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The remote jupyter kernel/kernels administration utility

Project description

Installation

Install the rk from PyPI

$ sudo pip install rk

Install the rk from GitHub

$ sudo pip install git+git://github.com/korniichuk/rk#egg=rk

Upgrade the rk from PyPI

$ sudo pip install -U rk

or:

$ sudo pip install --upgrade rk

Important

The rk set to dafault the kernels dict kernels.json. Save the current kernels dict to home dir before upgrade, and replace default kernels dict file after.

Uninstall the rk

$ sudo pip uninstall rk

Development installation

$ git clone git://github.com/korniichuk/rk.git
$ cd rk
$ sudo pip install .

Quickstart

quickstart [youtube video]

First, make sure that you can login to a remote machine without entering password. The most basic form of the command is:

$ ssh REMOTE_HOST

If your username is different on a remote machine, you can specify it by using this syntax:

$ ssh REMOTE_USERNAME@REMOTE_HOST

Example:

$ ssh albert@192.168.0.1

Note

You can setup SSH for auto login without a password like this: $ rk ssh.

Second, install a template of a remote jupyter kernel to kernels location:

$ rk install-template

Third, change the kernel.json file:

$ sudo gedit /usr/local/share/jupyter/kernels/template/kernel.json

The kernel.json file looks like this:

{
 "argv": [
  "rkscript",
  "python",
  "{connection_file}",
  "remote_username@remote_host"
 ],
 "display_name": "Template",
 "language": "python"
}

For a python2 remote jupyter kernel just change remote_username@remote_host. For example from remote_username@remote_host to albert@192.168.0.1.

Fourth, launch jupyter notebook and check your new remote juputer kernel:

$ jupyter notebook

or:

$ ipython notebook

Choose: Files -> New -> Template.

User guide

Help

The standard output for –help:

$ rk -h

or:

$ rk --help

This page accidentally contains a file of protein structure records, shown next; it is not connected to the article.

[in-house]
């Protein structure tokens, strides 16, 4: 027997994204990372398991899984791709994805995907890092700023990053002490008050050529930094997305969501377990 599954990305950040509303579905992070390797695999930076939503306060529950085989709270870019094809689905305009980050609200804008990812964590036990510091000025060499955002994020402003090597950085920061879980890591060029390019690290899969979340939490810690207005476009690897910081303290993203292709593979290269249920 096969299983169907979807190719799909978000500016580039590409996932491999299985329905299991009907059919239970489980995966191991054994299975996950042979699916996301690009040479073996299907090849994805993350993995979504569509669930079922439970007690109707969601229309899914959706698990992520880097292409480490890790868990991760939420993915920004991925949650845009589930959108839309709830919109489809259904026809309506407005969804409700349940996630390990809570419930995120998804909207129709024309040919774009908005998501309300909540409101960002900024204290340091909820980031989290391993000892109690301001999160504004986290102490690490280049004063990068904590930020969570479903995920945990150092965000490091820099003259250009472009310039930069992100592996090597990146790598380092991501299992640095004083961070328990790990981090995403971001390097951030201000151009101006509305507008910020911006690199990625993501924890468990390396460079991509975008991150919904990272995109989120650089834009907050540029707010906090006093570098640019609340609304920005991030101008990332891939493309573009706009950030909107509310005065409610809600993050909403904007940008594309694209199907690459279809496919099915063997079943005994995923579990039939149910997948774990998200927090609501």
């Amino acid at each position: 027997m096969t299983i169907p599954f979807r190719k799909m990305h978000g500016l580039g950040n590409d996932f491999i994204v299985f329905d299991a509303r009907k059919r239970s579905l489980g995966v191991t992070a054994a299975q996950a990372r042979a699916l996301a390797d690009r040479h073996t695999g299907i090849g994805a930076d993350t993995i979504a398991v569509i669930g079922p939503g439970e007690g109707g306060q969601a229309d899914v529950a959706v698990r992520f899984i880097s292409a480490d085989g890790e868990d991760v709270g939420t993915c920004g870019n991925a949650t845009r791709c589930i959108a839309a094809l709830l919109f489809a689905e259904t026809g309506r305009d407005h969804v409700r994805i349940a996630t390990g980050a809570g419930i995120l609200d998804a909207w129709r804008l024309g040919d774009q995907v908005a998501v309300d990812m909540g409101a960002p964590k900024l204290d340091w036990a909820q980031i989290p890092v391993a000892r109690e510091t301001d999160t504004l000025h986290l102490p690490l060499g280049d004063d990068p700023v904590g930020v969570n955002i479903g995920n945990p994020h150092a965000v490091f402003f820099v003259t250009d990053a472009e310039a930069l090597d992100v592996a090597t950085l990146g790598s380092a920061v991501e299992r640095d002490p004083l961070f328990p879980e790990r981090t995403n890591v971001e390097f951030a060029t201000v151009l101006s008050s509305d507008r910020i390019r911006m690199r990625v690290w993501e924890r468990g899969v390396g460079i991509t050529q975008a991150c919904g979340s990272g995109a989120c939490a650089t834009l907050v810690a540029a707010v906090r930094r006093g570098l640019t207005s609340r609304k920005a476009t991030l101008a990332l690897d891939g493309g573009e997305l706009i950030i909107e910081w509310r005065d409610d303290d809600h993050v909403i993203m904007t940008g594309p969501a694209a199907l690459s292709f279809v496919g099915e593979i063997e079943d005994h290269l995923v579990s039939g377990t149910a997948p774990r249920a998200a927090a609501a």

For information on using subcommand “SUBCOMMAND”, do:

$ rk SUBCOMMAND -h

or:

$ rk SUBCOMMAND --help

Example:

$ rk install -h

Version

The standard output for –version:

$ rk -v

or:

$ rk --version

Kernels dict

user guide: kernels dict [youtube video]

Open kernels.json file:

$ sudo gedit /usr/local/lib/python2.7/dist-packages/rk/config/kernels.json

The kernels.json file looks like this:

{
 "template": {
  "display_name": "Template",
  "interpreter": "python",
  "language": "python",
  "remote_host": "remote_username@remote_host"
 }
}

Where:

  • template – the name of a remote jupyter kernel,
    • display_name – a kernel’s name as it should be displayed in the UI. Unlike the kernel name used in the API, this can contain arbitrary unicode characters [1],
    • interpreter – an entry point or an absolute path to language interpreter on a remote machine,
    • language – a name of the language of a kernel. When loading notebooks, if no matching kernelspec key (may differ across machines) is found, a kernel with a matching language will be used. This allows a notebook written on any python or julia kernel to be properly associated with the user’s python or julia kernel, even if they aren’t listed under the same name as the author’s [1],
    • remote_host – just a remote host or, if your username is different on a remote machine, use this syntax: remote username AT remote host.

Note

For checking absolute path to language interpreter on a remote machine use a which Unix command. For example, for the python3 language on a remote machine: $ which python3.

Change kernels.json file and add info about your remote jupyter kernels, for example like this:

{
 "albert2": {
  "display_name": "Albert Python 2",
  "interpreter": "python2",
  "language": "python",
  "remote_host": "albert@192.168.0.1"
 },
 "albert3": {
  "display_name": "Albert Python 3",
  "interpreter": "python3",
  "language": "python",
  "remote_host": "albert@192.168.0.1"
 }
}

Where:

  • albert2, albert3 – the names of a remote jupyter kernels,
    • Albert Python 2, Albert Python 3 – the display names for the UI,
    • python2, python3 – entry points on a remote machine,